i’ve been attempting to make an encaustic painting on top of pelon fastened to foamcore. pelon is a nonwoven interfacing fabric used in sewing. foamcore is a lightweight plastic backing material used in picture framing. neither is recommended for encaustic, but the idea was to use some sort of very lightweight substrate so that i wouldn’t have to haul masonite around in my luggage, which weighs a ton. the idea was to make encaustic paintings by the bundle, using temporary backing, then peel it off and stack it interleaved with wax paper in order to bring it back home.
in this photo, you’re looking at a half-burned in layer of wax. on the left, it’s still white and pasty-looking (this is a layer of mostly clear wax with a little bit of titanium white to make a veil). this is mainly because the wax sort of foams, or whitens, as it’s spread onto the board with a palette knife. once it’s hit with a grow light (which is the tool i use to burn in, while many others use a heat gun or blowtorch), and the wax melts, it unfortunately absorbs right into the pelon, which is not what i want.
lesson one: pelon needs to be sized if i don’t want to lose a pound of wax into the fabric. if i had sealed it with acrylic, i wouldn’t have such an absorbent surface, and i could have started making a waxy surface immediately.
what i’m trying to do here is to build up enough wax so that i have an actual waxy surface, and so far, as i wrote in my last post, it’s taken 6 layers, which is too much. and it’s looking more crappy with every layer.
this layer, which is cobalt blue, is the first layer to even remotely surmount the pelon substrate. and i’m not elated at all.
lesson two: pelon needs to be totally stretched onto the substrate because it tends to loosen when wet. i thought pelon didn’t stretch out when it got wet. but it’s like any fabric, it seems. now it has creases and bubbles, which effects how the wax goes down and what it looks like when it’s burned in. which is not at all smooth.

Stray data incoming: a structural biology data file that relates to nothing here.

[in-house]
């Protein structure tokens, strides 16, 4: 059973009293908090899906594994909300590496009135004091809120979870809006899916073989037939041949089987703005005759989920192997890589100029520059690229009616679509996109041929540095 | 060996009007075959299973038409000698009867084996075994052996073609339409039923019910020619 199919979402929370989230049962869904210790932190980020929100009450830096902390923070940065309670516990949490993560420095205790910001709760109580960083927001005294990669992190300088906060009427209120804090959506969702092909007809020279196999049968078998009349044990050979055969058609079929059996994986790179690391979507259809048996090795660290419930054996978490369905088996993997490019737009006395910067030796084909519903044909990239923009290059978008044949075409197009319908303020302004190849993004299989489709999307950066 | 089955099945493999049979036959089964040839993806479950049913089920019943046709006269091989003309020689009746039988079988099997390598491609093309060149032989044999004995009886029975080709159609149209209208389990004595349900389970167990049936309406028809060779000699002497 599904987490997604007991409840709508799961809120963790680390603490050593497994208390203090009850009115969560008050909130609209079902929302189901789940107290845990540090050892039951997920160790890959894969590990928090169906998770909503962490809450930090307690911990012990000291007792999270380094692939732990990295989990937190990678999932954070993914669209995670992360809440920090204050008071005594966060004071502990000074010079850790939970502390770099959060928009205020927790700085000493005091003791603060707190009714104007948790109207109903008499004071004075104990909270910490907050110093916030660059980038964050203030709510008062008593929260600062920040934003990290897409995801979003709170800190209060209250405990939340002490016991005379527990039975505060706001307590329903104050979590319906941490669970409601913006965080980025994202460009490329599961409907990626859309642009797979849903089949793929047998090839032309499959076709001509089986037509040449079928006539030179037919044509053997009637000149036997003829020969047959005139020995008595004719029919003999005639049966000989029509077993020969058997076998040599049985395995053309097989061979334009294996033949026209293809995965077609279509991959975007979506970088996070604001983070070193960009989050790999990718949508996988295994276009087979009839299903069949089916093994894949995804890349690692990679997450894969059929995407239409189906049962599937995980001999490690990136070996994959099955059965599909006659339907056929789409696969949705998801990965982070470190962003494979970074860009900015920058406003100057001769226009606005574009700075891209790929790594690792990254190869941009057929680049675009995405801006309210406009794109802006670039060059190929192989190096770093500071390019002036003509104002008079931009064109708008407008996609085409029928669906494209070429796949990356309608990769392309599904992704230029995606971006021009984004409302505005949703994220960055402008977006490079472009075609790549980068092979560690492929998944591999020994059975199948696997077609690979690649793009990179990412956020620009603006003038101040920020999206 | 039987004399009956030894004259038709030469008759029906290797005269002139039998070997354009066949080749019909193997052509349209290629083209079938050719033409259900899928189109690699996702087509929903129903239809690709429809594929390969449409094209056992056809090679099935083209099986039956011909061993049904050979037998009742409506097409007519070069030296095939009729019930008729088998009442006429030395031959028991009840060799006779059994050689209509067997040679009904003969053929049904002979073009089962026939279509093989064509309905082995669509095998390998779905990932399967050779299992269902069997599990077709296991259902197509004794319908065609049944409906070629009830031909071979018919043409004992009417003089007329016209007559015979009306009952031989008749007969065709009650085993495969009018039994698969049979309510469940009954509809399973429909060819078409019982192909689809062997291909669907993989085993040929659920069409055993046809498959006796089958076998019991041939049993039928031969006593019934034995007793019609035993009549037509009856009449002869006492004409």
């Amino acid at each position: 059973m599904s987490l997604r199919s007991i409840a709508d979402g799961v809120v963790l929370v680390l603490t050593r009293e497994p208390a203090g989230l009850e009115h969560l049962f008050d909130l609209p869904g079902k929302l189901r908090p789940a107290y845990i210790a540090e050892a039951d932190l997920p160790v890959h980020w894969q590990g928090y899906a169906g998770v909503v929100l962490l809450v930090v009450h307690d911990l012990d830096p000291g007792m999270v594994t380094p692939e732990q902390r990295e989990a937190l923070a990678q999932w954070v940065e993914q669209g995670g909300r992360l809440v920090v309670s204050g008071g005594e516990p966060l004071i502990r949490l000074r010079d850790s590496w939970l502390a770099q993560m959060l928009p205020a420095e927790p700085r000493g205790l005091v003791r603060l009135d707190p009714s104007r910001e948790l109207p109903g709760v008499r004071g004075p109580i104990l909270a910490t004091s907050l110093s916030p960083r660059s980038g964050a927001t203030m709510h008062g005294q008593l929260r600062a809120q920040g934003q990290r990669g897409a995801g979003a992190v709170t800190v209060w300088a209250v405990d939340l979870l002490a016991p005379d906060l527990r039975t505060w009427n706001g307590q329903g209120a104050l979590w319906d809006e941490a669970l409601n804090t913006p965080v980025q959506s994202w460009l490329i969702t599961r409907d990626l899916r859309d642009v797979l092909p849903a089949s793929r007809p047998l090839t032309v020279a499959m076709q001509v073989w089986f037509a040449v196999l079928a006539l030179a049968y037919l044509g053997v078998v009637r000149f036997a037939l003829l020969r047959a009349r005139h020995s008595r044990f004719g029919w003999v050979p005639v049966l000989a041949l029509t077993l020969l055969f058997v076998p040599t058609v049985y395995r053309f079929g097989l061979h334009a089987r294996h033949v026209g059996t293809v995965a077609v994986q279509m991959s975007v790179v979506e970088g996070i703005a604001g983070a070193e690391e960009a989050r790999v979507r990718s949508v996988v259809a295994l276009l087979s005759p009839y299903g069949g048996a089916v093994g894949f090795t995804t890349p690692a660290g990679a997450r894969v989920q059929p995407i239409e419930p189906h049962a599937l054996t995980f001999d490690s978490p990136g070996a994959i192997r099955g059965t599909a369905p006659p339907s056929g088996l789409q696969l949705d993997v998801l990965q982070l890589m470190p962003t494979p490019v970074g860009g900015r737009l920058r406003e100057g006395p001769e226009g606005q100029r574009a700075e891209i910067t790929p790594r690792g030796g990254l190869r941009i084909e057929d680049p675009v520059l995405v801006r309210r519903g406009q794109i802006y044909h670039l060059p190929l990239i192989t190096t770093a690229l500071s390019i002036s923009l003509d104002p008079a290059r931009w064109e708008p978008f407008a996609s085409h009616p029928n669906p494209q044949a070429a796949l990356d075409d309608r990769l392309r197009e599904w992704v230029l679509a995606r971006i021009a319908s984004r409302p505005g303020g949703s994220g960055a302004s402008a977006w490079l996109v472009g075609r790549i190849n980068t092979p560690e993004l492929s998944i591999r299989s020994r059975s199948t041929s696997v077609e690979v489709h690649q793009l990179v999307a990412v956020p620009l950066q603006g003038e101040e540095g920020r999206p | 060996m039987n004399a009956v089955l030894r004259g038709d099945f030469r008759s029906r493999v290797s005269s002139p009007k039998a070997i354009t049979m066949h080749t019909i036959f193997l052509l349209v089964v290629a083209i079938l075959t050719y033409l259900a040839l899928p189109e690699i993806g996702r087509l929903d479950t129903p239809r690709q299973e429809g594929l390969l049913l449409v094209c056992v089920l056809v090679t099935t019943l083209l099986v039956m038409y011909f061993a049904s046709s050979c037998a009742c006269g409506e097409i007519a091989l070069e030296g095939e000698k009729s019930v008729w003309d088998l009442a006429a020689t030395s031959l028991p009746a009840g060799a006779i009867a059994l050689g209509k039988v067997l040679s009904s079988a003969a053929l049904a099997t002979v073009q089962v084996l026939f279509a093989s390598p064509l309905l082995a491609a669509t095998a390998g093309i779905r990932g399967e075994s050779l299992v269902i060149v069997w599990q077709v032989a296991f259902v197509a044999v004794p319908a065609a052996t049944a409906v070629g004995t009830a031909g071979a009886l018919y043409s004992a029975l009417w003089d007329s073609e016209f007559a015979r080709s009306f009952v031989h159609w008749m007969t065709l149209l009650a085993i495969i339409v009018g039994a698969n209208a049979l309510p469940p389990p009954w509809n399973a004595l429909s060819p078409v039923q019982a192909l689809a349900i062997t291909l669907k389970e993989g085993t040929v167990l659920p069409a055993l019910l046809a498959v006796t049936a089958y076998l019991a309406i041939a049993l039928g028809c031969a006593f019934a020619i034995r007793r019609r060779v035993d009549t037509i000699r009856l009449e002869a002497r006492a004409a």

another layer, this time a thick one of clear beeswax, because i’m tired of waiting for the wax to build up properly and i’m going to shortcut it with a bunch of wax. but the trouble with this layer is that i’m going rather easy on the burning in process, hoping that by not hanging around with the light after it goes molten, i might not be encouraging the wax to disappear into the pelon. or is it going under the pelon? is the pelon just sort of floating on a thicker and thicker bed of wax? it’s most frustrating.
the layers might be churning when they’re melting. i find that when i melt a big pool of wax, sometimes the different layers of pigment start to mix mechanically. this is bad, because it produces a bland gray area.
what’s not happening is smooth layers of color. the whole thing is blotchy, no doubt influenced by the creases and bubbles, which seem to be getting bigger, rather than disappearing under a layer of wax and becoming invisible.
this time i put a layer of clear wax with a little white in it, to veil over the sky and make it more vague and grayed out. and what’s happening is that i’m not burning the wax all the way in, ie. not making it completely molten when i heat it up. that leaves areas of ‘raw’ wax, wax that can be spread with a finger after the whole thing cools down. if you have raw wax, then you don’t have a good seal between layers, you don’t have semitransparency, you don’t have anything but a layer of candle dripping on an otherwise ‘attractive’ painting.
the answer would be to go at it with the heat lamp until that yellow buildup melts and levels. but at this point i’ve got a waxy buildup on my surface, which is what i want. and by the time i reheat that unmelted wax, it’s going to be running all over the painting instead of staying in place like a nice little painting.
my frustration level is thru the roof. at this point i’m trying to proceed with the process simply to find out how hard it will be to get what i want, and since this exercise is all about learning how to use lightweight materials to make a painting, i don’t really need to go thru the fine details with black, which is the next big step to be taken once i’ve got a good background, because black and white are the hardest colors to work with in encaustic (black melts first, white melts last, so you’ve got to be strategic about using them.)
okay, i’ve had enough. the colors you see in this final stage are because i finally put the painting outside to photograph it. the previous shots are all taken in the studio under artificial light, and often with a flash, and i’m not an expert in photoshop color correction. so.
like i said, i’ve had enough. you can see the ‘raw’ beeswax on the left. it’s still yellow. at this point i’ve drawn a finger thru it and realized it was still uncured, un-burned-in. so i grabbed one side of the pelon and peeled the painting away from the substrate. on the right is the foamcore i had the pelon pinned to.
the foamcore layer is quite interesting. the wax sure did go right thru the damned pelon and accumulated on the substrate, which is useless because you can’t see it. it’s got better color, tho, and these little tiny pinprick holes where the wax didn’t go thru. you can’t see most of these holes in the picture, but they’re very interesting. they look like a sky full of stars, which is kind of where i was going with this. the streaks are what was under the creases and bubbles, and the white parts at the top are where the wax stuck to the back of the pelon and lifted from the foamcore.